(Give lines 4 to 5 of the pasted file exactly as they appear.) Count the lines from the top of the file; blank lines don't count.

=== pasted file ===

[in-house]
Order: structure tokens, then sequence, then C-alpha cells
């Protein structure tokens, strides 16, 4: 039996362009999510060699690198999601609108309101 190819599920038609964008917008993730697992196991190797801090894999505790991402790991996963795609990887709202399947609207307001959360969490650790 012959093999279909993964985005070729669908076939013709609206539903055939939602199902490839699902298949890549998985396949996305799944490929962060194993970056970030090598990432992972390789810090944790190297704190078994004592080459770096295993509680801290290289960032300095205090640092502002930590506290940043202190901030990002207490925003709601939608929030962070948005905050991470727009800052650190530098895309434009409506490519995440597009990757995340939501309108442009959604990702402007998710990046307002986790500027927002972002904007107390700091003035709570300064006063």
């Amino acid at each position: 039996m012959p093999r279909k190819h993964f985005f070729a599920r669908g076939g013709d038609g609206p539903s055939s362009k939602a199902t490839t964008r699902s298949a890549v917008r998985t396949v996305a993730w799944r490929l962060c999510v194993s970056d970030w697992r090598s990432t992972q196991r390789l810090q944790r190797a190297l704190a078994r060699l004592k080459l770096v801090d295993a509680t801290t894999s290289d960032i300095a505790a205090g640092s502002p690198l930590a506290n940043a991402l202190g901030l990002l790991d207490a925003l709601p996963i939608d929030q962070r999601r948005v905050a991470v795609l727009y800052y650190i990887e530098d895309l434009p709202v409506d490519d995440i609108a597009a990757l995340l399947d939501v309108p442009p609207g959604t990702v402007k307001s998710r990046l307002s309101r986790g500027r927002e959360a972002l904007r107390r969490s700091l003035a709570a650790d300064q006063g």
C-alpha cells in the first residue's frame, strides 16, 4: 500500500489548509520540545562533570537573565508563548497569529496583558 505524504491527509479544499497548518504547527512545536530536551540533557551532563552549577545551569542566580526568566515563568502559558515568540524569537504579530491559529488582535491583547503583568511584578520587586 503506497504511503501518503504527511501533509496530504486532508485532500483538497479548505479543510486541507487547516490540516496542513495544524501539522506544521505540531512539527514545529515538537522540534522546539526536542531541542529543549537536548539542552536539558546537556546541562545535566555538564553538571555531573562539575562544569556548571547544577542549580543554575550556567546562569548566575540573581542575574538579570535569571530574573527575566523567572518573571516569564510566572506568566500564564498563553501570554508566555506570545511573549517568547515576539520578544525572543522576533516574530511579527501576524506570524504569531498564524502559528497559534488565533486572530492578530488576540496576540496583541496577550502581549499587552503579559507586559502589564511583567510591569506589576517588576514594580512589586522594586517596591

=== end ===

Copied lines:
């Amino acid at each position: 039996m012959p093999r279909k190819h993964f985005f070729a599920r669908g076939g013709d038609g609206p539903s055939s362009k939602a199902t490839t964008r699902s298949a890549v917008r998985t396949v996305a993730w799944r490929l962060c999510v194993s970056d970030w697992r090598s990432t992972q196991r390789l810090q944790r190797a190297l704190a078994r060699l004592k080459l770096v801090d295993a509680t801290t894999s290289d960032i300095a505790a205090g640092s502002p690198l930590a506290n940043a991402l202190g901030l990002l790991d207490a925003l709601p996963i939608d929030q962070r999601r948005v905050a991470v795609l727009y800052y650190i990887e530098d895309l434009p709202v409506d490519d995440i609108a597009a990757l995340l399947d939501v309108p442009p609207g959604t990702v402007k307001s998710r990046l307002s309101r986790g500027r927002e959360a972002l904007r107390r969490s700091l003035a709570a650790d300064q006063g």
C-alpha cells in the first residue's frame, strides 16, 4: 500500500489548509520540545562533570537573565508563548497569529496583558 505524504491527509479544499497548518504547527512545536530536551540533557551532563552549577545551569542566580526568566515563568502559558515568540524569537504579530491559529488582535491583547503583568511584578520587586 503506497504511503501518503504527511501533509496530504486532508485532500483538497479548505479543510486541507487547516490540516496542513495544524501539522506544521505540531512539527514545529515538537522540534522546539526536542531541542529543549537536548539542552536539558546537556546541562545535566555538564553538571555531573562539575562544569556548571547544577542549580543554575550556567546562569548566575540573581542575574538579570535569571530574573527575566523567572518573571516569564510566572506568566500564564498563553501570554508566555506570545511573549517568547515576539520578544525572543522576533516574530511579527501576524506570524504569531498564524502559528497559534488565533486572530492578530488576540496576540496583541496577550502581549499587552503579559507586559502589564511583567510591569506589576517588576514594580512589586522594586517596591